Support Fort St John News

WINNIPEG — Ron Wersch got a surprise when he walked up to his usual seat for the first NHL exhibition game in Winnipeg this season: a wall of Plexiglas and metal to his front and side that blocks his view of a good portion of the ice.

“In my wildest dreams, I never imagined it would be this bad. Never, ever,” Wersch said Thursday.

He is one of many Winnipeg Jets fans who have found their view of the ice obstructed this year thanks to a new section of pricier loge seats that has been added to the upper deck.

Wersch’s two season tickets used to be in the front row of the upper deck, with Plexiglas in front of him. Now, there are loge seats in front of him, a staircase beside him, and thick metal rails to keep everything in place.

He can’t see one of the faceoff circles and he has to lean forward to see the net closest to him. That creates tension with people behind him, who then have to lean forward to see past him.

“We start a domino effect going up behind us. If we lean forward, now we’re obstructing the people’s view behind us.”

True North Sports & Entertainment, which owns the Jets and the 15,000-seat MTS Centre, didn’t advise fans that their views were going to be obstructed, according to Wersch and several other fans who took to social media to vent their frustration.

A True North spokesman said fewer than 200 seats have had their sightlines directly affected by the renovations, and efforts are underway to address concerns, although he would offer no details.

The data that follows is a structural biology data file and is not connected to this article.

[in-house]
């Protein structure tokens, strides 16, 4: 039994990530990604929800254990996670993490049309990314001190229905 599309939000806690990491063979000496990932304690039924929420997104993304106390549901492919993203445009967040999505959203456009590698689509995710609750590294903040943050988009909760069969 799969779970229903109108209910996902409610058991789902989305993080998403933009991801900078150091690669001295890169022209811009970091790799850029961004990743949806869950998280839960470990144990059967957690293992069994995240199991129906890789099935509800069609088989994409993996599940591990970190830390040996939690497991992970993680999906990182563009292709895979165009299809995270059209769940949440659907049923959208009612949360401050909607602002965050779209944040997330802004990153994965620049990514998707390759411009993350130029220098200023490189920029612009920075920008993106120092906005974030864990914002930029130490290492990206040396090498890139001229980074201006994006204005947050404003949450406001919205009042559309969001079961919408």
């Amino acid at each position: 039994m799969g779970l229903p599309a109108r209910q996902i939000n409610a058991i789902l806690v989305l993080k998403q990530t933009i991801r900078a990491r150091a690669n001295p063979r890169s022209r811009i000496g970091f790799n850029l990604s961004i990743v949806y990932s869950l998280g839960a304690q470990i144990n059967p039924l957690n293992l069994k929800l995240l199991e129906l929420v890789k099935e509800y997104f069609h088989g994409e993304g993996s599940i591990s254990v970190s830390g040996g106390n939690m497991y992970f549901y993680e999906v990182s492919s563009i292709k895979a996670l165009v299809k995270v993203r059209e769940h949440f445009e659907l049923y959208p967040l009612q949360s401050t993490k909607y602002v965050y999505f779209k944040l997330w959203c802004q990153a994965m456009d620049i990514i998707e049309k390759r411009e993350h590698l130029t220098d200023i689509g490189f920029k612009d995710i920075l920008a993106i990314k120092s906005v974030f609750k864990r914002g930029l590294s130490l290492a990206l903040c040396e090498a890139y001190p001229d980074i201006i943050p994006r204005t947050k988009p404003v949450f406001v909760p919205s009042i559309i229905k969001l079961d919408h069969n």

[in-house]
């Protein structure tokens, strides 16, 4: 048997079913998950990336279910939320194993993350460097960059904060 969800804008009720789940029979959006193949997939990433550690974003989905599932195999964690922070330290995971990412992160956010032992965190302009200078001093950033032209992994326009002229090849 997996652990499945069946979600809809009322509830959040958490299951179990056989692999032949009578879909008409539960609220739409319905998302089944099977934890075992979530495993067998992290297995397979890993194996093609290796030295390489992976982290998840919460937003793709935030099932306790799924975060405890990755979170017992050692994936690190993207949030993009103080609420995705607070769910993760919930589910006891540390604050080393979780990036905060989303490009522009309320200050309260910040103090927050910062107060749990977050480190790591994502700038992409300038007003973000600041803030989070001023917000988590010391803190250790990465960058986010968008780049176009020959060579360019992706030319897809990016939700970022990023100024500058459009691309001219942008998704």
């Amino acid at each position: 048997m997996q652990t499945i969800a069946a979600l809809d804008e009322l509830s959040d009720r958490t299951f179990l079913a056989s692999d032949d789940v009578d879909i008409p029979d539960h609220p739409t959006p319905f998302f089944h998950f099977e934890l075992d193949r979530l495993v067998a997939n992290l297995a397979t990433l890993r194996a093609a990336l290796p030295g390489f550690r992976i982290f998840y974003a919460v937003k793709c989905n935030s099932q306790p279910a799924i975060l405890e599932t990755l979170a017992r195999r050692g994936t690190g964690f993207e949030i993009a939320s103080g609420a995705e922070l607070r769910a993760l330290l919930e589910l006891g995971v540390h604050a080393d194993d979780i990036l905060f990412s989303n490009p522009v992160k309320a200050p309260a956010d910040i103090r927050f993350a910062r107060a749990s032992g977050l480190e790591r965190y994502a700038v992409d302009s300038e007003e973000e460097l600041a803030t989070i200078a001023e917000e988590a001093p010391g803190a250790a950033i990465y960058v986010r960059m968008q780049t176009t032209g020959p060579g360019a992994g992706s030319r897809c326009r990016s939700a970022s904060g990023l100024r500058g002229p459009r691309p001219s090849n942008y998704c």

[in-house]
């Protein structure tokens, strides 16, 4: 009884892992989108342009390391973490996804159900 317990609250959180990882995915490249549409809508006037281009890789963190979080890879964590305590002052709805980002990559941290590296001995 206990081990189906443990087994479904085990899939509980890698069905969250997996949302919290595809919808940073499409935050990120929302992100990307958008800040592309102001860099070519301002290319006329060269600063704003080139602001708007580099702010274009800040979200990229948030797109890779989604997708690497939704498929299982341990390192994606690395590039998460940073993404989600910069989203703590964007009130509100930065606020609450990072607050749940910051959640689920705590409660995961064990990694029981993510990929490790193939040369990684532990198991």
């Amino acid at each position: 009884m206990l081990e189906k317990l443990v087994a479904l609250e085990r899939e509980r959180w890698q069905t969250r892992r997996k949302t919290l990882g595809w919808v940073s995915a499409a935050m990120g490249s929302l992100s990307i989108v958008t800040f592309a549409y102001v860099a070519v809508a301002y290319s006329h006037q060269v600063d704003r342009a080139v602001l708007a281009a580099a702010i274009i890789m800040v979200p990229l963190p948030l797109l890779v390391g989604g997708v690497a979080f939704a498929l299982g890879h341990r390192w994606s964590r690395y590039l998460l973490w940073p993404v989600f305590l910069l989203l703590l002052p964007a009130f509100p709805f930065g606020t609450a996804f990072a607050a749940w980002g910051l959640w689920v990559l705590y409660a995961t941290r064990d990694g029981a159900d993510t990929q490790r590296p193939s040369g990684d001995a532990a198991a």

“We are now in a better position to identify the location of those seats whose sightlines have been negatively impacted by the addition of the loge seating,” Scott Brown wrote in an email after declining an interview request.

“We are currently reviewing the specific locations and are working on a plan to address the concerns. As you might appreciate, a number of factors must be taken into consideration as we navigate next steps, including compliance with building codes to ensure the safety of our customers.”

Given that Jets games sell out, it’s unlikely that Wersch and other fans can be moved to different seats.

Uunless the guard rails, stairs and Plexiglas can be removed, Wersch feels the only option is a partial refund on his tickets.

Prices in the upper deck start at about $80 a game, although season-ticket holders get a discount. The loge seats run about $100 more.

“You pay based on your location in the arena. And now that the location is the same — but the view is dramatically affected — I’m not sure how they cannot say, ‘Well, we’re going to offer you a discounted price.'”

 

Steve Lambert, The Canadian Press

Report an error

Read our guiding principles

Thanks for reading!

Energeticcity.ca is the voice of the Peace, bringing issues that matter to the forefront with independent journalism. Our job is to share the unique values of the Peace region with the rest of B.C. and make sure those in power hear us. From your kids’ lemonade stand to natural resource projects, we cover it – but we need your support. Give $10 a month to Energeticcity.ca today and be the reason we can cover the next story. 

More stories you might like

Avatar photo

The Canadian Press

The Canadian Press is Canada's trusted news source and leader in providing real-time, bilingual multimedia stories across print, broadcast and digital platforms. Energeticcity.ca subscribes to Canadian Press articles about British Columbia news and Energy news.